I’m taking the coronavirus COVID-19 threat very seriously, and I am staying at home as much as I can.

Fortunately, I am able to do most of my work from home. As for now, my family and I are doing OK.

I assume I am in the high risk group. I turn 63 soon and have a mild lung issue common to those of us who grew up in the South.

Actually, I have been practicing social distancing since well before I heard of the virus which began in Wuhan, China some time last year.

I got pneumonia during the winter a few years ago and it took several months to recover, and it seems like I have had influenza or a cold during the winter sports season for the past four or five years.

Since the White Mountains has had quite a number of teams excelling in basketball and wrestling over those same years, I was determined to be healthy during February’s playoffs this time around.

I kept my attendance to our packed gyms, as well as my travel, to a minimum in December and January. By the time the playoffs rolled around in February, I felt pretty good.

But a few days after my 23-hour, 600-mile, three-city tour to attend four basketball playoff games on Feb. 22, I felt like crap and went to the doctor on Feb. 27. But it was a minor cold and I got my strength back after two or three days.

The area had two teams, the St. Johns girls and Alchesay boys, in the semifinals on the final weekend of the basketball season, but I did not attend.

Since both teams lost in the semis, I did not have to travel to Phoenix on leap year.

Thankfully, we got through the basketball season before the virus began to really hit the United States.

Now I keep a close eye on the number of cases and mortality rates throughout the world. The numbers are sobering in general.

Some countries are either not reporting at all or not reporting the whole truth. Countries caught off guard, like Italy, have been hit hard. Countries that imposed travel restrictions early on, like the U.S., have it better than most, but we are still behind the curve and will inevitably see many more cases as more people get tested.

No need to panic about the numbers — you have to understand some underlying causes when looking at them.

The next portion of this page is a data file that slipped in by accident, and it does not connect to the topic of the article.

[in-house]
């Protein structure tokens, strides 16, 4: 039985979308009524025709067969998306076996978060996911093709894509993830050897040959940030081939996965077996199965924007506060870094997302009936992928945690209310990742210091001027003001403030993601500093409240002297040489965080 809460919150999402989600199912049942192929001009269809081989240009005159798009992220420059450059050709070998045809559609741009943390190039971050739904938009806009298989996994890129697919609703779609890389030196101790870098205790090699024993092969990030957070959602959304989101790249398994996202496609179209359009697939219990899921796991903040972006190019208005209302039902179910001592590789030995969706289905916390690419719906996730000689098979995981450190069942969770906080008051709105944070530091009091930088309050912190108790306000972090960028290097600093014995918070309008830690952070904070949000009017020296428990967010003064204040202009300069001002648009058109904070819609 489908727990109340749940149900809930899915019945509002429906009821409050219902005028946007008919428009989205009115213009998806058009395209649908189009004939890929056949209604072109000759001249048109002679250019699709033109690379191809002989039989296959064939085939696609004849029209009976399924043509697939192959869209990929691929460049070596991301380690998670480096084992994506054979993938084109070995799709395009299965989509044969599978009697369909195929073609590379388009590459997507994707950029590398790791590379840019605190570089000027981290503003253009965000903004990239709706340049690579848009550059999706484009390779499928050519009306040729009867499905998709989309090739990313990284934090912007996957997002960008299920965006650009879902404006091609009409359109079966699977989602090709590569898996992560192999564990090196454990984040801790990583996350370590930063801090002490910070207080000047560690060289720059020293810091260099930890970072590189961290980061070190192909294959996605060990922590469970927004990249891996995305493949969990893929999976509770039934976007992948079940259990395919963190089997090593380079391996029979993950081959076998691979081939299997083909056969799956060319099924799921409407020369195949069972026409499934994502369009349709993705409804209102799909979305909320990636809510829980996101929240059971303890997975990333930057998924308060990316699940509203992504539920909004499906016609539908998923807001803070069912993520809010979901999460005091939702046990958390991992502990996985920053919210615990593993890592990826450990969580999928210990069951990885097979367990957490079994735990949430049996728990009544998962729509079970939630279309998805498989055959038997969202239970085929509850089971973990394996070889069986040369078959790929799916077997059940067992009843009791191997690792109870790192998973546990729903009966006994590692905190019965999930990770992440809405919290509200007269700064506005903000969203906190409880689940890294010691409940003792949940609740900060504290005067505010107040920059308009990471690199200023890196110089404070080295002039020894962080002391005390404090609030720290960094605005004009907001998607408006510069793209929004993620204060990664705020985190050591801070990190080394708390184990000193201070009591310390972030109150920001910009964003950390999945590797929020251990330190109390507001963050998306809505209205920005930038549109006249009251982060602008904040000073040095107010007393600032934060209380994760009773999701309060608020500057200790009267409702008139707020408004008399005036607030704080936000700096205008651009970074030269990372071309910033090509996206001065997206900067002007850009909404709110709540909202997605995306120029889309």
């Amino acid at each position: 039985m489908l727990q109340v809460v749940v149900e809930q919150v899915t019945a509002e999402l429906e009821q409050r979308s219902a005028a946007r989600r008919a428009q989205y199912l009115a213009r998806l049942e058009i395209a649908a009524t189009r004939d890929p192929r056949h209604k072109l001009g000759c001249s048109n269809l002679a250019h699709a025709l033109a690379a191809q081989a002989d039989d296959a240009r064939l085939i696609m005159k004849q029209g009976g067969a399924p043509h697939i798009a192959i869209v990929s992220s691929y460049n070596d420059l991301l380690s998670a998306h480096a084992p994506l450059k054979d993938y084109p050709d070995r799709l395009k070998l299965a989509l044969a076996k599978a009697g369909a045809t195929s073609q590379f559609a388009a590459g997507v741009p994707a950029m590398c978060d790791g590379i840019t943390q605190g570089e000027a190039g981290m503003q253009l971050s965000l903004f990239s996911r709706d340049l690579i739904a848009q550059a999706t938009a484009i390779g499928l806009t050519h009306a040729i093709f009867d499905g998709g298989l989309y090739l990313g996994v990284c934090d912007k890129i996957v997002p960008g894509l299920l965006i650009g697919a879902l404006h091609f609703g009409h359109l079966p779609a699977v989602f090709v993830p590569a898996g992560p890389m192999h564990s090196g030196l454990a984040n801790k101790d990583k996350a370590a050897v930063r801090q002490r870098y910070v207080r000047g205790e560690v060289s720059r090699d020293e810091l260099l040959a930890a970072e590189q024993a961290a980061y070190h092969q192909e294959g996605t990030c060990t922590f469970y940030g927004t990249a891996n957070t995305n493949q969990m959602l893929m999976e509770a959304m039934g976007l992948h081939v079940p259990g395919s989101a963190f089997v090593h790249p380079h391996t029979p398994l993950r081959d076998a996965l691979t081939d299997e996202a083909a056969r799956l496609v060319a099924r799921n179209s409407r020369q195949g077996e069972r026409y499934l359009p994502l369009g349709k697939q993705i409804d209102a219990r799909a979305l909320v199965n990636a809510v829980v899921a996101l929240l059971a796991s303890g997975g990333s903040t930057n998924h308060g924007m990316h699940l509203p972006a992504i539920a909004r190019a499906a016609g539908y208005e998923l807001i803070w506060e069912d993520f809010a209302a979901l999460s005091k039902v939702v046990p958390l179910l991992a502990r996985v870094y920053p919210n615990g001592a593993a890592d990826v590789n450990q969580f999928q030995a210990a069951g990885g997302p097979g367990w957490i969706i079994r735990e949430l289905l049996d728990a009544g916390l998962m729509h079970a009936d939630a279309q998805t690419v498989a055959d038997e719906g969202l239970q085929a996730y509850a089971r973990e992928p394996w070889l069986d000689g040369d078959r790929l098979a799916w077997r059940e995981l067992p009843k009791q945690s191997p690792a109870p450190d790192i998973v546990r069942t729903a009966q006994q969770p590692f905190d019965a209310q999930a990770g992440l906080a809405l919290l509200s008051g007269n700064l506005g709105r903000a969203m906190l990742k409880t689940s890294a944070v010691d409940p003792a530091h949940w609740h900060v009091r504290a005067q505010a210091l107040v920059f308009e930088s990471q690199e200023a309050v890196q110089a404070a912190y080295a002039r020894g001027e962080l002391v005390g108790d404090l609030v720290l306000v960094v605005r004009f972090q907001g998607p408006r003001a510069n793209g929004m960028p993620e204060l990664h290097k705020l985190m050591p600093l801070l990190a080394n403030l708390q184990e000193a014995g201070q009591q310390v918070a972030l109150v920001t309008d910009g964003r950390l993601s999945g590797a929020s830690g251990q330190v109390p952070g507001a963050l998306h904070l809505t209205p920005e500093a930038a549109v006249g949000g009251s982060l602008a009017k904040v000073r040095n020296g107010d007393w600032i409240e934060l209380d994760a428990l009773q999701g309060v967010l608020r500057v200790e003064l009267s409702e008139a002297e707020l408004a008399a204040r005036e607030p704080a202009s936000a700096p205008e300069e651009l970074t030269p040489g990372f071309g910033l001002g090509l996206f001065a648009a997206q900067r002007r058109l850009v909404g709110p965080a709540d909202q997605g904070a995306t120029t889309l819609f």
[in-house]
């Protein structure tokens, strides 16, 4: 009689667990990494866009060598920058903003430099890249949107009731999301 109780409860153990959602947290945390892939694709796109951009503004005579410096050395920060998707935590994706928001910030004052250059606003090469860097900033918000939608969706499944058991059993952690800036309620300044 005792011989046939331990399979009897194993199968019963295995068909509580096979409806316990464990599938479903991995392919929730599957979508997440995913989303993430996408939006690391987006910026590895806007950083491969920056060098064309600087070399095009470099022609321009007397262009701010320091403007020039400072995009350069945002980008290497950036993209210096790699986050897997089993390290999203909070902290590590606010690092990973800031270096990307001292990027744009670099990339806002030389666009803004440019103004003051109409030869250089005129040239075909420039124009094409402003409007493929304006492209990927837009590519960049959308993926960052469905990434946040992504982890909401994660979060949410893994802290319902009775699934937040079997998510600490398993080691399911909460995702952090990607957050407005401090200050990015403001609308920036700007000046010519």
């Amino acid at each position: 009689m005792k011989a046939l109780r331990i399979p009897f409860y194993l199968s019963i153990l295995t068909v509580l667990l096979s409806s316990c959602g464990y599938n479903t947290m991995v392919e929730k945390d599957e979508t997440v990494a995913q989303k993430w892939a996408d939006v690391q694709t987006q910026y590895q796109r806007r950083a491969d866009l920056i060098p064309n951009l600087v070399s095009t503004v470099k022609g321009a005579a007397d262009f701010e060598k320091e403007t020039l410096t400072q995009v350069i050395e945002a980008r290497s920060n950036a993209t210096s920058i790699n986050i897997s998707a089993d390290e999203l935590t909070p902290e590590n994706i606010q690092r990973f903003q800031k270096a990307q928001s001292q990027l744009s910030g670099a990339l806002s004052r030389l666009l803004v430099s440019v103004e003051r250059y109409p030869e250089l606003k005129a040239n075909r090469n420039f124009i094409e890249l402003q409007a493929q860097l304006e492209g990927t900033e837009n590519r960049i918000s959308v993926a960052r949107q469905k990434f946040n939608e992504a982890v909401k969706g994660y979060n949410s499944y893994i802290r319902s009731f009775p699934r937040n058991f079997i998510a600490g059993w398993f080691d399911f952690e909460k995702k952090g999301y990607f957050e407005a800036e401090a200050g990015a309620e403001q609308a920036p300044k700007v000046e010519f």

Some places like King County, Washington, have seed one death for every 13 cases, but remember, they had an early outbreak in a nursing home. Here in Arizona, we have had four deaths among about 320 cases, as of midweek (about one death for every 80 cases).

It looks like there are a lot of cases down South. My brother Charlie, who is 70 and teaches high school math in Greenwood, Miss., says a member of his church has coronavirus. The schools there are planning on continuing online study just like here.

Leflore County, with a population of about 35,000, including Greenwood, has 13 cases. Neighboring Holmes County has six active cases and one death.

Europe is in the midst of the outbreak.

In Italy, more than one in 10 people who have contracted the virus have died. In France, it is about one in 11 and in Spain, it is nearly one in 14.

In the Far East, the rate of infections seem to be decreasing and many countries are reporting good numbers of patients who have recovered.

Keep in mind, in those countries with case numbers in the thousands, the data is much more useful.

Now that the U.S. is able to test more people thought to have the virus, expect the number of infections to increase dramatically. And as the numbers increase, the rate of death (not the total number) should decrease. Some reassurance.

The case in point is New York City, which has the largest number of confirmed cases in the country, 15,597, and 192 deaths as of midweek, or less than one in 75.

Giving up sports and crowded entertainment events is a small price to pay to get through this pandemic. I really don’t expect the high school sports season to resume, but I could be wrong.

The current economic slowdown is a more serious matter to address.

But get through it we will. Medical supplies, treatments and eventually a vaccine are on the way.

And maybe most of all, we will learn some important life lessons.

Most important may be self reliance, which will help us all when the next big threat emerges.

So get plenty of rest, stay hydrated and keep your nutrients up.

Remain cautious and healthy, and God bless you all.

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